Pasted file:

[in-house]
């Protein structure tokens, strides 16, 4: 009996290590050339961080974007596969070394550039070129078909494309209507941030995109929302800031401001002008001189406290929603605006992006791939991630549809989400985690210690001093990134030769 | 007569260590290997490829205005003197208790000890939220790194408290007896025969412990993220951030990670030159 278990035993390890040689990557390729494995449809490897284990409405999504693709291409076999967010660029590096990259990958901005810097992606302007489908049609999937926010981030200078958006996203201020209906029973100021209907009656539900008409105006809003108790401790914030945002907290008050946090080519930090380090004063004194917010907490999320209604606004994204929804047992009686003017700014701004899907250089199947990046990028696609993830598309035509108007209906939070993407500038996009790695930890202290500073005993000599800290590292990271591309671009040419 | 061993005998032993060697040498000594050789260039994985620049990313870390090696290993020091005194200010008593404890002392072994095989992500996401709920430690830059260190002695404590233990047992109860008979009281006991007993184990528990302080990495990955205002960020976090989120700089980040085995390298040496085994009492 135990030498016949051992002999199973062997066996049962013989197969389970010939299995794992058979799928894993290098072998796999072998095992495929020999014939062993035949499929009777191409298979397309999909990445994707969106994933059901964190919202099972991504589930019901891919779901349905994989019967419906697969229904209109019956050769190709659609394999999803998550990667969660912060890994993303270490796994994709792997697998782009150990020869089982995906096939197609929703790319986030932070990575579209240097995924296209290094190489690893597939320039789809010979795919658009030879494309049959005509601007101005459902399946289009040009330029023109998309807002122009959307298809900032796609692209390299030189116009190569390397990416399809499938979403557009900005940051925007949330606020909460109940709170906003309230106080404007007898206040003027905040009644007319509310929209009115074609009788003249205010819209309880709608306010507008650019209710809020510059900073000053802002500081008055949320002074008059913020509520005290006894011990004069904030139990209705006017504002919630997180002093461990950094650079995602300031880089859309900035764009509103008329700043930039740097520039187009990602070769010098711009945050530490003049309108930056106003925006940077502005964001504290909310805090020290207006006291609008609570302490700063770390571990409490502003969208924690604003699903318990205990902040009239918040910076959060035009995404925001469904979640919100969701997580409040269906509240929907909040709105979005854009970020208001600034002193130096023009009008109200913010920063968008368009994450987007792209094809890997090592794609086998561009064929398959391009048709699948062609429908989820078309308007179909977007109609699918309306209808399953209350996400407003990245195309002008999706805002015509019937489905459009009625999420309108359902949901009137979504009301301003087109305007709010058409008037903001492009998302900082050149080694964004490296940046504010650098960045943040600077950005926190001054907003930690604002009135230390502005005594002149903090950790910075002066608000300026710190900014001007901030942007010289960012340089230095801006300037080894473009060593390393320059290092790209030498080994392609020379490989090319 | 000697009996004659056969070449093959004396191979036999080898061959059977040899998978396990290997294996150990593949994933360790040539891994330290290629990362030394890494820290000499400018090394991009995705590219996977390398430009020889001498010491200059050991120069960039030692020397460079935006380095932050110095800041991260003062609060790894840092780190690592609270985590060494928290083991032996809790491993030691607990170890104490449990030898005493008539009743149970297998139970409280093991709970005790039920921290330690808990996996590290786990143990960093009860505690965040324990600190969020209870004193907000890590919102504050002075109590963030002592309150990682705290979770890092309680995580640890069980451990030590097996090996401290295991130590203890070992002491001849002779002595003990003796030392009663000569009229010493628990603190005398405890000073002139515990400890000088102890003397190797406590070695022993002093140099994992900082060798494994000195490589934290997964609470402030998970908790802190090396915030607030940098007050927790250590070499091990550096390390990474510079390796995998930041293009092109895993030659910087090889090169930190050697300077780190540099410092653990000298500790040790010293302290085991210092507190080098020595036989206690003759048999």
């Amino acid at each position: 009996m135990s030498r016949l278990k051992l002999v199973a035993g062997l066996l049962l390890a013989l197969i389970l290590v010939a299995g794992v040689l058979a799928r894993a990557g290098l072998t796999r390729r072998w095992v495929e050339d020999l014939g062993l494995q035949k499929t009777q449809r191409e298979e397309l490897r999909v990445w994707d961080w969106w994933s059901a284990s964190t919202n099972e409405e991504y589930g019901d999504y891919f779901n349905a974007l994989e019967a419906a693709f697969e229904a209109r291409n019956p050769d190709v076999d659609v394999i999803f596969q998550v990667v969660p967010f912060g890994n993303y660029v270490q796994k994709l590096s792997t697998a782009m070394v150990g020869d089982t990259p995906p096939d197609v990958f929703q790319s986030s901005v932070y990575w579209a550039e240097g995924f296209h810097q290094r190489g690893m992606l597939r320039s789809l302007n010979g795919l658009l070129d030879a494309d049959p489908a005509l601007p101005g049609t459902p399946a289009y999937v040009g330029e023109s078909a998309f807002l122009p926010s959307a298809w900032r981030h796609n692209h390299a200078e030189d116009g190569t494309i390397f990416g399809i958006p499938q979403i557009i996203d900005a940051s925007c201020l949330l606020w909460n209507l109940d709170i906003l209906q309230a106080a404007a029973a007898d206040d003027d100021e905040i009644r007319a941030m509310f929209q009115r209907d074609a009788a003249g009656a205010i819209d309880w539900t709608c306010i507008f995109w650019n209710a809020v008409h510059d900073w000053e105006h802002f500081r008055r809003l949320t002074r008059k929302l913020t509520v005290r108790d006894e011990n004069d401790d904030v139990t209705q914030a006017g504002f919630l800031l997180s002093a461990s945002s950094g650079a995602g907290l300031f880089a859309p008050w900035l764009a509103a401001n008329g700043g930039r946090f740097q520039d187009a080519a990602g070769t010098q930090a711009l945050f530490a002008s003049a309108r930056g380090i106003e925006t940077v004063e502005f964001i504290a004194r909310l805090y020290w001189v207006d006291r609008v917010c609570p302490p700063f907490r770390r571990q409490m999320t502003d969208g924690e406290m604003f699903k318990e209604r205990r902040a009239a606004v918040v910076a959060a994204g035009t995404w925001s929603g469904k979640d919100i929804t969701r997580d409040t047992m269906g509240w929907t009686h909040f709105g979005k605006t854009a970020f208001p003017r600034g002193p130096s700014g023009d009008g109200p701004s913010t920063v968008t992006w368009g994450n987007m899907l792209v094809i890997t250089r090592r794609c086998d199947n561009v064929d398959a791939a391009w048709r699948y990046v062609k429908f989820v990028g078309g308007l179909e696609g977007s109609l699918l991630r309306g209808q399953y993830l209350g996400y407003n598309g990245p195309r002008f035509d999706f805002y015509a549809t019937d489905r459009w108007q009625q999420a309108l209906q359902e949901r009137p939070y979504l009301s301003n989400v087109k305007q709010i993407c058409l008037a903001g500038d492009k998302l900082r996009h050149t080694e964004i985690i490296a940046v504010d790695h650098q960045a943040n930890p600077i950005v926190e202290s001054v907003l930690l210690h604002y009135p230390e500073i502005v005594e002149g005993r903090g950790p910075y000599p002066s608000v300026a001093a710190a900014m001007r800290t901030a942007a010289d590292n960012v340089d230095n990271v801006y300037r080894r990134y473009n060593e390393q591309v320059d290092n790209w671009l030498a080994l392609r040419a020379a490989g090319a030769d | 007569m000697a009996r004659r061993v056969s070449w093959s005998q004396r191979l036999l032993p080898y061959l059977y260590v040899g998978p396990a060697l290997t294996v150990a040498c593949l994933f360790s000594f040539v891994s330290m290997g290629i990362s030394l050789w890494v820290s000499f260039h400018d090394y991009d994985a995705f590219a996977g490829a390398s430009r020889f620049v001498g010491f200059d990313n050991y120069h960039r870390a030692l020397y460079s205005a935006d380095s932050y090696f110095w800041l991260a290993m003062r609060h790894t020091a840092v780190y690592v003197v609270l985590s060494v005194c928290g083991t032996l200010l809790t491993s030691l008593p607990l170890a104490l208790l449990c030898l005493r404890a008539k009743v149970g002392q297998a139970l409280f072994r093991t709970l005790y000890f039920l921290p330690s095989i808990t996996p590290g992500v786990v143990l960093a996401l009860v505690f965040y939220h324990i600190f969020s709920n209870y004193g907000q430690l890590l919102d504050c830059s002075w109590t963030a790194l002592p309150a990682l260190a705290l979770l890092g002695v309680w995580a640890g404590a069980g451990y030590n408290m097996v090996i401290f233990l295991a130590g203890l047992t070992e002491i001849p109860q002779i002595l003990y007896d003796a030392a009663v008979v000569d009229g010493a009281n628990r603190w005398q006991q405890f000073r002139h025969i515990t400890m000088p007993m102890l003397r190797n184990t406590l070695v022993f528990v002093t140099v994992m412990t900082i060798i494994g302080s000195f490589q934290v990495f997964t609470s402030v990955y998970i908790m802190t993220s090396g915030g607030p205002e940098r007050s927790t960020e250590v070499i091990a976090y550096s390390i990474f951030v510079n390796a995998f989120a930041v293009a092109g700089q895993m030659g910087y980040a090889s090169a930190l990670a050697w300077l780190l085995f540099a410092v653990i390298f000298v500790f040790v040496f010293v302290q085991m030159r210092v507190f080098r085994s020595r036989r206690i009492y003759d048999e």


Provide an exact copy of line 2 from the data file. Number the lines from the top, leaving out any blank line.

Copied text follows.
């Protein structure tokens, strides 16, 4: 009996290590050339961080974007596969070394550039070129078909494309209507941030995109929302800031401001002008001189406290929603605006992006791939991630549809989400985690210690001093990134030769 | 007569260590290997490829205005003197208790000890939220790194408290007896025969412990993220951030990670030159 278990035993390890040689990557390729494995449809490897284990409405999504693709291409076999967010660029590096990259990958901005810097992606302007489908049609999937926010981030200078958006996203201020209906029973100021209907009656539900008409105006809003108790401790914030945002907290008050946090080519930090380090004063004194917010907490999320209604606004994204929804047992009686003017700014701004899907250089199947990046990028696609993830598309035509108007209906939070993407500038996009790695930890202290500073005993000599800290590292990271591309671009040419 | 061993005998032993060697040498000594050789260039994985620049990313870390090696290993020091005194200010008593404890002392072994095989992500996401709920430690830059260190002695404590233990047992109860008979009281006991007993184990528990302080990495990955205002960020976090989120700089980040085995390298040496085994009492 135990030498016949051992002999199973062997066996049962013989197969389970010939299995794992058979799928894993290098072998796999072998095992495929020999014939062993035949499929009777191409298979397309999909990445994707969106994933059901964190919202099972991504589930019901891919779901349905994989019967419906697969229904209109019956050769190709659609394999999803998550990667969660912060890994993303270490796994994709792997697998782009150990020869089982995906096939197609929703790319986030932070990575579209240097995924296209290094190489690893597939320039789809010979795919658009030879494309049959005509601007101005459902399946289009040009330029023109998309807002122009959307298809900032796609692209390299030189116009190569390397990416399809499938979403557009900005940051925007949330606020909460109940709170906003309230106080404007007898206040003027905040009644007319509310929209009115074609009788003249205010819209309880709608306010507008650019209710809020510059900073000053802002500081008055949320002074008059913020509520005290006894011990004069904030139990209705006017504002919630997180002093461990950094650079995602300031880089859309900035764009509103008329700043930039740097520039187009990602070769010098711009945050530490003049309108930056106003925006940077502005964001504290909310805090020290207006006291609008609570302490700063770390571990409490502003969208924690604003699903318990205990902040009239918040910076959060035009995404925001469904979640919100969701997580409040269906509240929907909040709105979005854009970020208001600034002193130096023009009008109200913010920063968008368009994450987007792209094809890997090592794609086998561009064929398959391009048709699948062609429908989820078309308007179909977007109609699918309306209808399953209350996400407003990245195309002008999706805002015509019937489905459009009625999420309108359902949901009137979504009301301003087109305007709010058409008037903001492009998302900082050149080694964004490296940046504010650098960045943040600077950005926190001054907003930690604002009135230390502005005594002149903090950790910075002066608000300026710190900014001007901030942007010289960012340089230095801006300037080894473009060593390393320059290092790209030498080994392609020379490989090319 | 000697009996004659056969070449093959004396191979036999080898061959059977040899998978396990290997294996150990593949994933360790040539891994330290290629990362030394890494820290000499400018090394991009995705590219996977390398430009020889001498010491200059050991120069960039030692020397460079935006380095932050110095800041991260003062609060790894840092780190690592609270985590060494928290083991032996809790491993030691607990170890104490449990030898005493008539009743149970297998139970409280093991709970005790039920921290330690808990996996590290786990143990960093009860505690965040324990600190969020209870004193907000890590919102504050002075109590963030002592309150990682705290979770890092309680995580640890069980451990030590097996090996401290295991130590203890070992002491001849002779002595003990003796030392009663000569009229010493628990603190005398405890000073002139515990400890000088102890003397190797406590070695022993002093140099994992900082060798494994000195490589934290997964609470402030998970908790802190090396915030607030940098007050927790250590070499091990550096390390990474510079390796995998930041293009092109895993030659910087090889090169930190050697300077780190540099410092653990000298500790040790010293302290085991210092507190080098020595036989206690003759048999």